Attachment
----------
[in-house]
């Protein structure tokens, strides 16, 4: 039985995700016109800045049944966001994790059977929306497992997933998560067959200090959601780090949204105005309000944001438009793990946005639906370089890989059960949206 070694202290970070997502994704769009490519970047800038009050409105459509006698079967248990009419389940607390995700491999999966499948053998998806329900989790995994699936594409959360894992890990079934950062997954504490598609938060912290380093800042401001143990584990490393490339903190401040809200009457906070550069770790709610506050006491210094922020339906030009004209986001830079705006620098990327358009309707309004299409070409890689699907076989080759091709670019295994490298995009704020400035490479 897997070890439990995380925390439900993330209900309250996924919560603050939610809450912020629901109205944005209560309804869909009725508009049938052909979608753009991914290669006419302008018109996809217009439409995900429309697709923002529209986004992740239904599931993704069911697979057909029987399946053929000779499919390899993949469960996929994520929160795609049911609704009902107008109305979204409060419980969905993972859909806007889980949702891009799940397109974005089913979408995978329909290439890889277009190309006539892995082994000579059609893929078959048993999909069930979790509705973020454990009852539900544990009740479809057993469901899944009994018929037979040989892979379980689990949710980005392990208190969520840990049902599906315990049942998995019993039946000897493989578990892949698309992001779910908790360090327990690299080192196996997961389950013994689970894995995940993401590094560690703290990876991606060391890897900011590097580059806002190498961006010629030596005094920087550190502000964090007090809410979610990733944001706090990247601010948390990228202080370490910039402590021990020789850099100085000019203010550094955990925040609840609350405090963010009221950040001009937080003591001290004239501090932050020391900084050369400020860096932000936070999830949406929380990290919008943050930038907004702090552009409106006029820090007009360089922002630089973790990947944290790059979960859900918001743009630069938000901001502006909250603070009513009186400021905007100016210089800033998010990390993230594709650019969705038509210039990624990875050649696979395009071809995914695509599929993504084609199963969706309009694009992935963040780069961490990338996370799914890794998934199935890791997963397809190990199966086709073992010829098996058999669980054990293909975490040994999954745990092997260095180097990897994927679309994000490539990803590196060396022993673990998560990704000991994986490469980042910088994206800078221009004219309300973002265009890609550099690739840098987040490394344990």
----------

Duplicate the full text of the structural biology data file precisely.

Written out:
[in-house]
């Protein structure tokens, strides 16, 4: 039985995700016109800045049944966001994790059977929306497992997933998560067959200090959601780090949204105005309000944001438009793990946005639906370089890989059960949206 070694202290970070997502994704769009490519970047800038009050409105459509006698079967248990009419389940607390995700491999999966499948053998998806329900989790995994699936594409959360894992890990079934950062997954504490598609938060912290380093800042401001143990584990490393490339903190401040809200009457906070550069770790709610506050006491210094922020339906030009004209986001830079705006620098990327358009309707309004299409070409890689699907076989080759091709670019295994490298995009704020400035490479 897997070890439990995380925390439900993330209900309250996924919560603050939610809450912020629901109205944005209560309804869909009725508009049938052909979608753009991914290669006419302008018109996809217009439409995900429309697709923002529209986004992740239904599931993704069911697979057909029987399946053929000779499919390899993949469960996929994520929160795609049911609704009902107008109305979204409060419980969905993972859909806007889980949702891009799940397109974005089913979408995978329909290439890889277009190309006539892995082994000579059609893929078959048993999909069930979790509705973020454990009852539900544990009740479809057993469901899944009994018929037979040989892979379980689990949710980005392990208190969520840990049902599906315990049942998995019993039946000897493989578990892949698309992001779910908790360090327990690299080192196996997961389950013994689970894995995940993401590094560690703290990876991606060391890897900011590097580059806002190498961006010629030596005094920087550190502000964090007090809410979610990733944001706090990247601010948390990228202080370490910039402590021990020789850099100085000019203010550094955990925040609840609350405090963010009221950040001009937080003591001290004239501090932050020391900084050369400020860096932000936070999830949406929380990290919008943050930038907004702090552009409106006029820090007009360089922002630089973790990947944290790059979960859900918001743009630069938000901001502006909250603070009513009186400021905007100016210089800033998010990390993230594709650019969705038509210039990624990875050649696979395009071809995914695509599929993504084609199963969706309009694009992935963040780069961490990338996370799914890794998934199935890791997963397809190990199966086709073992010829098996058999669980054990293909975490040994999954745990092997260095180097990897994927679309994000490539990803590196060396022993673990998560990704000991994986490469980042910088994206800078221009004219309300973002265009890609550099690739840098987040490394344990």